- Multiple emails from former British Prime Minister, Theresa May
- An ongoing conversation with Odidi, who would very much like to marry me, but must first care for her ailing grandmother, whose healthcare she really needs me to pay for
- My pitching a Qatari oil magnate on investing in an amusement park for cats
- The introduction email I received that simply reads “me too”
It’s a joy, really, to keep giving these people just enough hope that they might get something from me, all the while getting increasingly more absurd in my replies.
It’s also really damn hard to keep up with.
Method, Step Three: The Distillation
If you’re eager for the particulars of these scambaits, you’ll get them eventually in video form on my (at this time, slightly outdated) YouTube channel, and I may occasionally read some of them live on Instagram like I did earlier this week.
What’s important for this conversation are the takeaways from my early scambait misadventures and how they’ve helped me better understand my protagonist.
My three biggest takeaways from my first week of scambaiting are that it’s a lot of work, an extraordinary thrill, and a surefire way to induce a heavy dose of paranoia into your day-to-day life.
Who knew fun could be so much hard work?
It took me the better part of a Monday morning and a chunk of the preceding Sunday to get everything set up to scambait safely (or as safely as I can manage on my budget). These are hours I could have spent reading and writing (or, let’s be honest, playing Hyrule Warriors: Age of Calamity) that I instead passed by gearing up for something with an uncertain payoff.
Part of that payoff has proven to include, however, an appreciation for how challenging it is to strike a balance between keeping the scambaiting fun (by slowly messing with the scammer more and more) while also keeping them engaged in the conversation. There’s an art to this, really, and it’s one I’m only beginning to understand.
For my manuscript, these takeaways mean I can now better embrace the pride that my protagonist feels when he pulls off a successful scambait, as well as the sense of inadequacy he feels in the presence of the big-time scambaiters who do this stuff not by email, but by phone.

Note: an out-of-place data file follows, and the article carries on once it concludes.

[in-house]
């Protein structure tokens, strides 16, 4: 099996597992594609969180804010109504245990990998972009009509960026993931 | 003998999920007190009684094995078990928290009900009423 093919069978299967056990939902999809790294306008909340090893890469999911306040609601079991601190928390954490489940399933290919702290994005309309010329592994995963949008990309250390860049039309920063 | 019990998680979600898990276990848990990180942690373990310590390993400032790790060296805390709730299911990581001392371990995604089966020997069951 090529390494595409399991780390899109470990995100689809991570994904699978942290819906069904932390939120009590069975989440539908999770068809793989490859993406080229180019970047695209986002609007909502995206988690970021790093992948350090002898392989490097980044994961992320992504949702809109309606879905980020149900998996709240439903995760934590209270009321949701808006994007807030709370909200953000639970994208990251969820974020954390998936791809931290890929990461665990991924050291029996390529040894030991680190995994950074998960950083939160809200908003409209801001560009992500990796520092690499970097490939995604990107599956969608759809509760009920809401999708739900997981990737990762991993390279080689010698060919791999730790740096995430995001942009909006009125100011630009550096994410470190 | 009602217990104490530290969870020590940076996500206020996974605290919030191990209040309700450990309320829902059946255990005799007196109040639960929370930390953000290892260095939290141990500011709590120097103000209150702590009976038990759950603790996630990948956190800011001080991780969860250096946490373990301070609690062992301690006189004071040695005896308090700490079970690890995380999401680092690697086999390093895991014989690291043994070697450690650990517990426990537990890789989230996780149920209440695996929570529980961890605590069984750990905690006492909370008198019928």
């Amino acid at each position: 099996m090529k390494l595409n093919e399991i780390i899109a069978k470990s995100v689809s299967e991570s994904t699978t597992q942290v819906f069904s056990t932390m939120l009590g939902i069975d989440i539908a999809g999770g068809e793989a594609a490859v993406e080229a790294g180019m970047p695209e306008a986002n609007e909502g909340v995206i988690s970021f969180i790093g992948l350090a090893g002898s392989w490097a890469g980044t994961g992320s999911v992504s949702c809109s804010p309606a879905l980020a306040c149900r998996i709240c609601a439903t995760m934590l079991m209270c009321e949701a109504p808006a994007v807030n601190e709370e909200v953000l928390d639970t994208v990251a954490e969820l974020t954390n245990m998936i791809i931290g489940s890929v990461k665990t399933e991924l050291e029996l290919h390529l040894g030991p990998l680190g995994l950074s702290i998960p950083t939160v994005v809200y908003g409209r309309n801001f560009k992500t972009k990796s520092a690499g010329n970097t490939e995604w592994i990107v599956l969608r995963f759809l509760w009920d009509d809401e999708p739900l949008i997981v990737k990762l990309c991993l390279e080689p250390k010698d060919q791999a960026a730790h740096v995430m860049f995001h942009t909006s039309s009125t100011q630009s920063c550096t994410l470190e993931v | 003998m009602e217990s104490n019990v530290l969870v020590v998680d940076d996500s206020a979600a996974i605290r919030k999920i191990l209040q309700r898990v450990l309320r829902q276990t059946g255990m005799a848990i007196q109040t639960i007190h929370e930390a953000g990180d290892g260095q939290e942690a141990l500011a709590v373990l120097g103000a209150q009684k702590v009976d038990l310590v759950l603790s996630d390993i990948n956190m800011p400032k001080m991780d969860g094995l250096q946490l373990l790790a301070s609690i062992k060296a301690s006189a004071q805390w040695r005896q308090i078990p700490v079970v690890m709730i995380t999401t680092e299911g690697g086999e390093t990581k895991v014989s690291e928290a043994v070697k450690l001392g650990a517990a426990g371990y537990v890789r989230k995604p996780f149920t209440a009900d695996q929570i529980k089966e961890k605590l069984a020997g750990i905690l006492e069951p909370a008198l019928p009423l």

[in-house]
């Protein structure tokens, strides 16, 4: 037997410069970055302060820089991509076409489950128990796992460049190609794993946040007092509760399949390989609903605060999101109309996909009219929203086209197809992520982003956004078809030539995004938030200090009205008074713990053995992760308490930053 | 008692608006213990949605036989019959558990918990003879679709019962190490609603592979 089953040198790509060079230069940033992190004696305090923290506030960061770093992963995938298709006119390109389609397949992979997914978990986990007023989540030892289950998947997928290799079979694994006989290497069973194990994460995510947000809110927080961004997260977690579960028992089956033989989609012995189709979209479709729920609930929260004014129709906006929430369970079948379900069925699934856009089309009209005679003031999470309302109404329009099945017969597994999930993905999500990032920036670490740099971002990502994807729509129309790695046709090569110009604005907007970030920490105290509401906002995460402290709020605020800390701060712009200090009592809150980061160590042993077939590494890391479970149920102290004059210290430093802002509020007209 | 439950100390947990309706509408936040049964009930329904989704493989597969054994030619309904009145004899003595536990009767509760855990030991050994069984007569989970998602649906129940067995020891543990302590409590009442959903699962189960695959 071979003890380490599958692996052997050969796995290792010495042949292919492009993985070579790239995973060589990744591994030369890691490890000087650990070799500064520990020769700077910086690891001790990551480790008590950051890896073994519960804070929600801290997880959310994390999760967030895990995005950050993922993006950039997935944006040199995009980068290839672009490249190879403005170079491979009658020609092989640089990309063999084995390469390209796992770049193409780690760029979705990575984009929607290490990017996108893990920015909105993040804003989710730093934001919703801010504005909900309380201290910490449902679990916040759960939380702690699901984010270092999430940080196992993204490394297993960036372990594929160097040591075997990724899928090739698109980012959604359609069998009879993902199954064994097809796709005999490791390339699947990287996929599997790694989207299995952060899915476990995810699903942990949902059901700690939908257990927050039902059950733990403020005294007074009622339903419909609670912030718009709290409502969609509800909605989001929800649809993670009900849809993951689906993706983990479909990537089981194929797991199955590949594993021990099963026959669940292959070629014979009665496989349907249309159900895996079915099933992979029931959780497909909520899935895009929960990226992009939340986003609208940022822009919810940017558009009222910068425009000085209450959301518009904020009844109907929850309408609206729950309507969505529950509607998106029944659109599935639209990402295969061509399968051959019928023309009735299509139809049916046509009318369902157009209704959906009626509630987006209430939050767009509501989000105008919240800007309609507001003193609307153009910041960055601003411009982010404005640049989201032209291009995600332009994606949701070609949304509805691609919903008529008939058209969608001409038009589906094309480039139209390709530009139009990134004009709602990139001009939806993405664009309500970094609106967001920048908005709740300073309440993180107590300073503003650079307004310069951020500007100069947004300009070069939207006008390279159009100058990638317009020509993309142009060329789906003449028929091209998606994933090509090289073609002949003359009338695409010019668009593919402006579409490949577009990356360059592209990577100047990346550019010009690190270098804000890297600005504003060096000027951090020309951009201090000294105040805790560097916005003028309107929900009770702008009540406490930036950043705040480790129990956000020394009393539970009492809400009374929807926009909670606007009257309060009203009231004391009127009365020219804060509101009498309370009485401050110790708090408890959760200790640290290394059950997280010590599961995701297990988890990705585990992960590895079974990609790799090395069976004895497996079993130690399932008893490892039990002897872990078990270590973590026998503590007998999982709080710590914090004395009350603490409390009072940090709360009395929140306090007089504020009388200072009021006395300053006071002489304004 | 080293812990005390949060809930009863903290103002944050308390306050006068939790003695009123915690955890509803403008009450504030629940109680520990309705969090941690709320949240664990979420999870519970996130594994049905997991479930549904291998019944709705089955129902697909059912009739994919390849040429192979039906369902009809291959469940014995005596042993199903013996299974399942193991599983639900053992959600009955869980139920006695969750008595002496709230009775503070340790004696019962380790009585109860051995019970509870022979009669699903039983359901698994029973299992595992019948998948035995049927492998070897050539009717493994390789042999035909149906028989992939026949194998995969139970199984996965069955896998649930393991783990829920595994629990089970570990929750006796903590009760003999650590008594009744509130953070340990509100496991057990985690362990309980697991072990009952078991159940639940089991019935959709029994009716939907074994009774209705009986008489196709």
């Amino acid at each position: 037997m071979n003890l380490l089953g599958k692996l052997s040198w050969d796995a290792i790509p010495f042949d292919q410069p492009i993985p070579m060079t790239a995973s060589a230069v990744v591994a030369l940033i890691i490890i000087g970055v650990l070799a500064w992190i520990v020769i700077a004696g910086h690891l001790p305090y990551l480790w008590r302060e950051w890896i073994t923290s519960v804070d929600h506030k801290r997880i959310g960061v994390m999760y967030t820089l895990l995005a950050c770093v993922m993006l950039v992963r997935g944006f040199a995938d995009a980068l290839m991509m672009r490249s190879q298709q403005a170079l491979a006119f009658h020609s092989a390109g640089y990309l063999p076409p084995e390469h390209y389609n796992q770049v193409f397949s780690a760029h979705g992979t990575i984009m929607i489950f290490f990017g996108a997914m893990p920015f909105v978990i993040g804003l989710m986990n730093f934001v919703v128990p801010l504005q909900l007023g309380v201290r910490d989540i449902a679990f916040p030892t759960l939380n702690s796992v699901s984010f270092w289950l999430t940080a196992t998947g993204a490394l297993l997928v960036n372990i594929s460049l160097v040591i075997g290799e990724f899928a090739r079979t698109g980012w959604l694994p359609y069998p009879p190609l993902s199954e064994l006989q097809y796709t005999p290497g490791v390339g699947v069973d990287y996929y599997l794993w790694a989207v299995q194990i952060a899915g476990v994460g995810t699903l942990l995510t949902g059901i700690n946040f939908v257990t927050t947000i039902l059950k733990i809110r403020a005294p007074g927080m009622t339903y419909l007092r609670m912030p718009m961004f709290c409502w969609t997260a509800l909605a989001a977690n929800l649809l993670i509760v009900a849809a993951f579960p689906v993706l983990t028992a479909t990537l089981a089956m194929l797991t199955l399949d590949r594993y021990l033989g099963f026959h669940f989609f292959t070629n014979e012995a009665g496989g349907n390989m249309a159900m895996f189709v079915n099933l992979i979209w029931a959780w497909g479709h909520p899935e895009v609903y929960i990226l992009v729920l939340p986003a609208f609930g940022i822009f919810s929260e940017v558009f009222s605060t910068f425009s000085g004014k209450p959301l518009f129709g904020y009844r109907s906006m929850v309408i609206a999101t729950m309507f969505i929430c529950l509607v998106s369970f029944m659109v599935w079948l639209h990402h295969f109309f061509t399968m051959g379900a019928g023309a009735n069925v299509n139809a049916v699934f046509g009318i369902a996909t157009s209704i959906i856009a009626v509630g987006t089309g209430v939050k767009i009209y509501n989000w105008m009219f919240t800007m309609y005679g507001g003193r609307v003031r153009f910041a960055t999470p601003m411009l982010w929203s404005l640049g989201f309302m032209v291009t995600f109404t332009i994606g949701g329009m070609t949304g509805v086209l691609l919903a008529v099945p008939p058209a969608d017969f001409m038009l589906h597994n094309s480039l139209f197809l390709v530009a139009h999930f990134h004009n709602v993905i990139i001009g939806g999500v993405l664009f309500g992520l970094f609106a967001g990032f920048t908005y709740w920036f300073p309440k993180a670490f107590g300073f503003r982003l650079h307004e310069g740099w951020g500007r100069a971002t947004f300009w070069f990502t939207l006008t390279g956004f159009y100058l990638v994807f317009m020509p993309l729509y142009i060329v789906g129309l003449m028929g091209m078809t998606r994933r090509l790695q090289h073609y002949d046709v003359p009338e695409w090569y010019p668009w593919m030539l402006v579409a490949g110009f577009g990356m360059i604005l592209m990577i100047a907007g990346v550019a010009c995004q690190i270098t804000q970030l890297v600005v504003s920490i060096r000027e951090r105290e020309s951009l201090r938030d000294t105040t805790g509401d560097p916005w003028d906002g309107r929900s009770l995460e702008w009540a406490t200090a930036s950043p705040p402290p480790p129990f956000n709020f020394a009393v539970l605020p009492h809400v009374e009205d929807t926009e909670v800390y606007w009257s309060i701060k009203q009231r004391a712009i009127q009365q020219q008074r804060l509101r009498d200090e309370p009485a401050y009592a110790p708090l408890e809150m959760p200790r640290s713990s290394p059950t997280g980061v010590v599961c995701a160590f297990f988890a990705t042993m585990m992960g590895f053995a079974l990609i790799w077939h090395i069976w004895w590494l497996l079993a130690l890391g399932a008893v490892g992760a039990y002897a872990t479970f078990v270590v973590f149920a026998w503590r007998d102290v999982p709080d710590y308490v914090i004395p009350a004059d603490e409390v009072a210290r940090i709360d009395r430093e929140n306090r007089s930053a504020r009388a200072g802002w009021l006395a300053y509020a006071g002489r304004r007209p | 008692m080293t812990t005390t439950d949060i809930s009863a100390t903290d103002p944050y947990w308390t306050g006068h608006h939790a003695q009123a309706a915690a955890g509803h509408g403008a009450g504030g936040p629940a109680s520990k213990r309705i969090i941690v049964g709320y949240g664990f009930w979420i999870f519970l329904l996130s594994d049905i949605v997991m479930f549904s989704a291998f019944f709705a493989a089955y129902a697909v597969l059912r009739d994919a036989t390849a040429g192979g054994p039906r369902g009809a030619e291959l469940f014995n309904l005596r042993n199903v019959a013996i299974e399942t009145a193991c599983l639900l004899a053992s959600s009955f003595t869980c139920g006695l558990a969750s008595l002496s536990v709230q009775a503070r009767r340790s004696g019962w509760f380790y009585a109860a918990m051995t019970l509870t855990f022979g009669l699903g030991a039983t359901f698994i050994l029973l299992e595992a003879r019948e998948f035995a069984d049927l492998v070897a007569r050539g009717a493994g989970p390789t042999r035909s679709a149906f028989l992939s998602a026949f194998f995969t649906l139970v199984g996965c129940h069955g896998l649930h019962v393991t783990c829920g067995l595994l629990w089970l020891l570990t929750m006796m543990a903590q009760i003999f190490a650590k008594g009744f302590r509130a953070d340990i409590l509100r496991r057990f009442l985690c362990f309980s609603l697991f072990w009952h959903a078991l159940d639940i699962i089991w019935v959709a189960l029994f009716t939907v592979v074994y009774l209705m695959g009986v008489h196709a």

And, oh—the thrill!
Despite the work required to keep a conversation with a scammer going as long as possible, the cat-and-mouse game behind it makes for an incredible rush. I can’t tell you how many times I found myself traipsing into the living room to start conversations with my wife by saying, “You’re never going to believe what that scammer’s said now.”
I can definitely see how this could become addictive. It’s already proven to be, in fact. I now genuinely enjoy waking up and wading through the contents of my spam folder, just like my main character (though he does his scambaiting while he’s supposed to be working his day job, but that’s an entirely different matter).
Now that I’ve truly experienced the highs of even this low-stakes scambaiting, I can emphasize this more strongly in my manuscript.
Have I completely ruined my computer?
Remember all those precautions I mentioned earlier? Yeah, I took them, but that doesn’t mean I don’t worry, from time to time, that I’ve somehow botched them, that a scammer will—somehow, some way—weasel their way onto my devices.
This is something I certainly need to play up more in my manuscript, particularly in its middle and final third (if you catch my drift). Personally, this means I’m going to ultimately wind up having to create a virtual machine, which, despite feeling like a greater challenge than I’m willing to take on right now, might prove worth it.
Why? Because it will make my scambaiting misadventures safer and teach me more about what it means to be my main character.
Now that’s what I call method.
What Comes Next?
I know I’ll keep grinding away on my scambaits, but I want to know what comes next for you. How are you going to become your protagonist for a day? What do you think this will teach you about them and about writing itself?
Share your answers in the comments!